Please contact me at email@example.com or Richard Ault at firstname.lastname@example.org if you have any comments or would like to let me know about something happening in the blogosphere during the convention! We’ll be working our butts off to give you the best information we can.
Things have been extremely busy here at Technorati. We’ve had a lot of growth in attention and usage of the service, and we’ve also been going through a bunch of scaling problems. We’ve been working day and night to get bugs fixed and the service fast, stable, and reliable. We’re not 100% there yet, but we’re making progress. The past few weeks we’ve fixed some of the things that broke when we first deployed the Election Watch site. We want to continue to be of service to you, our users, and we take our responsibility to you very seriously. If you’re experiencing problems, please send us feedback. I want to make sure we’re being responsive to you. Thanks again for using Technorati, and looking forward to seeing a bunch of you in NYC!
When I look up Technorati on Technorati today, the top results (e.g. Michael Fioritto, paidContent, Om Malik, and John Battelle) carry news that we’ve received venture funding. Some of you may wonder why we generally don’t bother talking about investment stuff. Isn’t it news, after all?
Making a big deal about VC investments is unnecessary, it seems to me. One of the biggest reasons for the dot-com crash was an imbalance of attention: far too much on investments, and far too little on building real businesses with those investments. In a sane and sober business environment, the proper ratio should be completely customer-focused.
In our case, we’re putting our investments to work building infrastructure and providing service to a population that’s growing at an explosive rate. Frankly, we’d rather talk about that than about the money others have invested in us. Right now our staff is just thirteen people, all sprinting a marathon. As you probably know, our struggles have been no secret. My last two posts were about those problems and what we’ve done to get past them. We’ll have more problems, I’m sure. (Esther Dyson says "Always make new mistakes.") But I also think we’ve made good progress, especially considering the steepness of the hill we’ve chosen to climb.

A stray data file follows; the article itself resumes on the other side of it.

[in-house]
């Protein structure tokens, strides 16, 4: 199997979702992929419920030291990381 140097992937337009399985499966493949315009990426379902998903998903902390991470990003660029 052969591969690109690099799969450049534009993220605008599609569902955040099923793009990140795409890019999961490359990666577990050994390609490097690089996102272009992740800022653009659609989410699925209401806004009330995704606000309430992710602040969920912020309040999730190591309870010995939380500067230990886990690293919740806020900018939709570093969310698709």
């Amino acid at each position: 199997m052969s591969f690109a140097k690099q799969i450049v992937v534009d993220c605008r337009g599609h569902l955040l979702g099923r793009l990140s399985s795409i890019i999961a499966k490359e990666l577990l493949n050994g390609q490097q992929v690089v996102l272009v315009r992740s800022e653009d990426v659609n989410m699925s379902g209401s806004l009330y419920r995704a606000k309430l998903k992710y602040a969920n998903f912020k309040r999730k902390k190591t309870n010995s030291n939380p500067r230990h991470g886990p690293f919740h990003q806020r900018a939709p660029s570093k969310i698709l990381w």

Perception is often a trailing indicator. That’s how I regard remarks like Michael Fioritto’s "Maybe now the site will start working, for a change…" That change came several weeks ago. Technorati’s performance is far from ideal; but it is improving. Please keep banging on it and let us know how we’re doing and what we can do better. That’s the kind of investment that helps the most.
Well, it certainly has been an incredible past 3 weeks. It’s almost hard to believe, but it has only been 20 days since we got the initial call from CNN, and the entire team here has been through a firedrill the likes of which I’ve never seen. In three short weeks, we had to completely revamp and fix a number of core scalability issues with the Technorati service as well as roll out a new site redesign ahead of schedule, not to mention the new politics site as well. I’m amazed that we weathered the storm. Site traffic grew by 8x to 10x over or previous levels, the site is now valid XHTML 1.0, is completely CSS driven, more cross-browser friendly, and we added 60 more servers to handle the increased database demand. We now have far fewer single points of failure, which will allow the service to grow more smoothly in the future.
Unfortunately, we also broke a bunch of things. First off, user logins got broken when we switched to a new load-balanced front-end system. This new system allows us to put as many web servers out there as we wanted, but in the rush, we broke the code that performed user sessions – which meant that user logins don’t work correctly. We put in a new caching subsystem which wasn’t fully tested, and sometimes service results went awry. Weblog claims aren’t working right for a small segment of our members, a nagging problem that we’ve got to get working as well. And worst of all, email watchlists for some of our paying subscribers have been broken, and we haven’t been on the ball in fixing it.
For as much progress that we’ve made in the last few weeks and months, with all the increased visibility and traffic, we’ve been so focused on the trees, that we’ve lost sight of the forest – which are you guys, the bloggers and users of the service. We’ve gotten offtrack, thinking about new features and enhancements before handling and fixing the known issues we already had (gosh darn it, there are so many cool features to do). We lost sight of the fact that we’re here to be of service to you.
There’s no good excuse for that.
All I can say is that we’re committed to fixing the issues, and to building a rock-solid infrastructure and bug-free service. The first thing we’re doing is fixing the session/login issues, so those of you who weren’t able to log in will be able to log in. Responsiveness and customer support is also a top priority.
Over the last few days, I’ve gotten a lot of email and pointers to blog entries that commented on the service – both successes and frustrations. Thanks for the criticism and feedback. Some of it was brutal, but that’s the best kind – the stuff that hits closest to the heart. Like how we were being unresponsive. That’s just unacceptable. And we’re going to fix that. We’re taking this week to go back and take a serious look at what we did right, what we did wrong, and how we can better serve all of you going forward. Thanks again for using Technorati, and for all of the time, attention, and feedback. We’re committed to making things right, and providing a great service to all of you.